Incidentally, I was at a talk by Edinburgh Eye (a.k.a Jane Carnall) recently, put on by InGSoc here at Napier University. She is a prolific and increasingly influential blogger in these parts, with a keen focus on current affairs issues. She actually noted during her presentation that her page views rose substantially when she started posting blogs on a daily basis. I don’t think I’ll have time to reach that level of output, but it has certainly given me something to think about.

Anyway, what have I been up to?

On 27th February I attended a meeting at Skills Development Scotland with my one half of my research supervisory team, Professor Hazel Hall. There I met up with another doctoral student called Kane Needham of Stirling University, whose research topic is very similar to mines (although he is approaching it from a Sociology viewpoint, as opposed to my own Information Science perspective). The main SDS office in Glasgow is situated in George Square, and I have to say I enjoy any excuse to go back to my home city, even for a fleeting visit.


At the meeting we had a very interesting discussion with Rosie McCready and Robert Doyle of SDS. Robert is my sponsor, and as such has a vested interest in the outcome of my research. It is hoped that in addition to a knowledge contribution in the Information Science discipline, the study will yield sufficient information about the social networking habits (both off-line and online) of the Scottish labour force to make practical recommendations for careers guidance services.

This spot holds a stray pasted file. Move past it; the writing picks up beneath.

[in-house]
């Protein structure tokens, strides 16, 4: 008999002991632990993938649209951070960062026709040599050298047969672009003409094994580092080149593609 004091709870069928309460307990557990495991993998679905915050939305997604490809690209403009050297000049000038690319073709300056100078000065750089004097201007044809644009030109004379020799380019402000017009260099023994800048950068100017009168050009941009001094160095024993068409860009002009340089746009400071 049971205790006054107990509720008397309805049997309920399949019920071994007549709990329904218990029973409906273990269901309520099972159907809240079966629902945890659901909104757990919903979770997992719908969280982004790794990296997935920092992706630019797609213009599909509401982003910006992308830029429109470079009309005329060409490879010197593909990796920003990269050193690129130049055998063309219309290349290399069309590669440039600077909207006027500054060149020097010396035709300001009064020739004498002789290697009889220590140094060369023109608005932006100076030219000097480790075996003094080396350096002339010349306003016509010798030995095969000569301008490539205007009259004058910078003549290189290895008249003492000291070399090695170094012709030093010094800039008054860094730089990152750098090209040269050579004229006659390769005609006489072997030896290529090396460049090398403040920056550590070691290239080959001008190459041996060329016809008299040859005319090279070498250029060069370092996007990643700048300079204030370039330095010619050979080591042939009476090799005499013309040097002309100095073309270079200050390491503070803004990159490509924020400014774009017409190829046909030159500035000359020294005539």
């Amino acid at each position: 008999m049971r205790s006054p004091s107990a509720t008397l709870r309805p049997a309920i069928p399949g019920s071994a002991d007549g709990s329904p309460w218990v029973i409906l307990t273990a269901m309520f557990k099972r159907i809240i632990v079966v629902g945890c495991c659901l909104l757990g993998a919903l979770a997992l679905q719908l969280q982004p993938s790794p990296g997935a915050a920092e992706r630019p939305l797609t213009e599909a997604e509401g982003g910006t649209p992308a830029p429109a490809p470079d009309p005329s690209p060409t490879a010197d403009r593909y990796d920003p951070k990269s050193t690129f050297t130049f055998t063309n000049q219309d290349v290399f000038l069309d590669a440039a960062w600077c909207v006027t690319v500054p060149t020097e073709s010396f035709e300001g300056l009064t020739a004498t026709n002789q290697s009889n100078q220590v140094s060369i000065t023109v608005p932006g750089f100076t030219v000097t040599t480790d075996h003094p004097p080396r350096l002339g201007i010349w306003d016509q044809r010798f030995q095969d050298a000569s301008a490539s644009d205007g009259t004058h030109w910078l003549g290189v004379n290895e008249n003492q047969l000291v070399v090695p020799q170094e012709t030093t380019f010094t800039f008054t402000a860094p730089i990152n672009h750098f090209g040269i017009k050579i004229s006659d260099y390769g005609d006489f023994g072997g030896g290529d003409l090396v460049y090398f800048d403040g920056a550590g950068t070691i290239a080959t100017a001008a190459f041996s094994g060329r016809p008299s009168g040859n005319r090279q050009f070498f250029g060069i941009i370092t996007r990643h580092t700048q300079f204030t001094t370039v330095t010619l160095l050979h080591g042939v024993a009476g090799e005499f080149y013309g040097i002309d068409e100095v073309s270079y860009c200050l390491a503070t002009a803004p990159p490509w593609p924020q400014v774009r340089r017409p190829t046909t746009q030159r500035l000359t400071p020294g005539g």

For me, the practical output of the project is very important. In order to make a valid contribution, I feel that I will need to gain a working knowledge of how careers services are delivered by SDS and its various partners. This is a point I raised at the meeting, and hopefully in the near future I will be able to organise some form of field work in this regard. Ultimately, I don’t want my understanding of the labour market, education and careers services to come only from books, articles and policy documents – I’d like to see how it actually happens in reality, and understand where and how my work could make an impact.

Overall, the meeting was very informative – I got to see how my project will align with Kane’s, and to reaffirm in my mind what exactly SDS seek to gain from it. It was also a chance to discuss the upcoming networking event SDS has organised for its doctoral researchers and various stakeholders, at which I will be delivering my first PhD poster presentation. I have created a poster for the event, which is a visual represenation of my study, and will hopefully spark some discussion with onlookers. I’ll post a picture and review of the event here afterwards.

So yes, I promise to start posting more updates. The problem with doing infrequent posts, is that so many things happen in between times that it becomes difficult to choose a topic to write about, and to keep it short and on point. I mean, it is now 18.37pm, and pitch black outside. Genuinely.

(For a bit of background on the SDS and ESRC funded PhD programmes, please follow this link).